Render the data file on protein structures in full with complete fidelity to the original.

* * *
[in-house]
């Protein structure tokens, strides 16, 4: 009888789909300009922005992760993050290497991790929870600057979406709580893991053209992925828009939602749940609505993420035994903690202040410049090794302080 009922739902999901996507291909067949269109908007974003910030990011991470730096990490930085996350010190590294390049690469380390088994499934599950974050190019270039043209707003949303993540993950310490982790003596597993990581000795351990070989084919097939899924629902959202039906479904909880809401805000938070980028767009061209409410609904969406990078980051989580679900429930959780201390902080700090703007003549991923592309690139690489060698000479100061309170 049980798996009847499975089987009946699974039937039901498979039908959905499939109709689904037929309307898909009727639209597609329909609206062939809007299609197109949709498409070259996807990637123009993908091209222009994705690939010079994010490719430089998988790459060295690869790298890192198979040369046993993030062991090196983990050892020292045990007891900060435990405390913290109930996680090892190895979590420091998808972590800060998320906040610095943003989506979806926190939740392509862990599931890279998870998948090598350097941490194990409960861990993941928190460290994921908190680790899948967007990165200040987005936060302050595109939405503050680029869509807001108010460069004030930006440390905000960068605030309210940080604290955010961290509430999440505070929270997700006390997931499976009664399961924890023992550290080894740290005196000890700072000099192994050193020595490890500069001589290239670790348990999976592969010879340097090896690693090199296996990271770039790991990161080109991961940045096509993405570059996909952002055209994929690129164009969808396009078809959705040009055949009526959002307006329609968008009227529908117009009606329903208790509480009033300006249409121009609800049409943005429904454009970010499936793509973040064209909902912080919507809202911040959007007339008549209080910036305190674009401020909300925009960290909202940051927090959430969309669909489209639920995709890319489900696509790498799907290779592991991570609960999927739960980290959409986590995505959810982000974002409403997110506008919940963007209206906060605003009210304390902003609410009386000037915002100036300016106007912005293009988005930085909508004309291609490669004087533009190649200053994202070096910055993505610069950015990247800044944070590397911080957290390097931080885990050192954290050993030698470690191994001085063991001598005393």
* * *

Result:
[in-house]
């Protein structure tokens, strides 16, 4: 009888789909300009922005992760993050290497991790929870600057979406709580893991053209992925828009939602749940609505993420035994903690202040410049090794302080 009922739902999901996507291909067949269109908007974003910030990011991470730096990490930085996350010190590294390049690469380390088994499934599950974050190019270039043209707003949303993540993950310490982790003596597993990581000795351990070989084919097939899924629902959202039906479904909880809401805000938070980028767009061209409410609904969406990078980051989580679900429930959780201390902080700090703007003549991923592309690139690489060698000479100061309170 049980798996009847499975089987009946699974039937039901498979039908959905499939109709689904037929309307898909009727639209597609329909609206062939809007299609197109949709498409070259996807990637123009993908091209222009994705690939010079994010490719430089998988790459060295690869790298890192198979040369046993993030062991090196983990050892020292045990007891900060435990405390913290109930996680090892190895979590420091998808972590800060998320906040610095943003989506979806926190939740392509862990599931890279998870998948090598350097941490194990409960861990993941928190460290994921908190680790899948967007990165200040987005936060302050595109939405503050680029869509807001108010460069004030930006440390905000960068605030309210940080604290955010961290509430999440505070929270997700006390997931499976009664399961924890023992550290080894740290005196000890700072000099192994050193020595490890500069001589290239670790348990999976592969010879340097090896690693090199296996990271770039790991990161080109991961940045096509993405570059996909952002055209994929690129164009969808396009078809959705040009055949009526959002307006329609968008009227529908117009009606329903208790509480009033300006249409121009609800049409943005429904454009970010499936793509973040064209909902912080919507809202911040959007007339008549209080910036305190674009401020909300925009960290909202940051927090959430969309669909489209639920995709890319489900696509790498799907290779592991991570609960999927739960980290959409986590995505959810982000974002409403997110506008919940963007209206906060605003009210304390902003609410009386000037915002100036300016106007912005293009988005930085909508004309291609490669004087533009190649200053994202070096910055993505610069950015990247800044944070590397911080957290390097931080885990050192954290050993030698470690191994001085063991001598005393």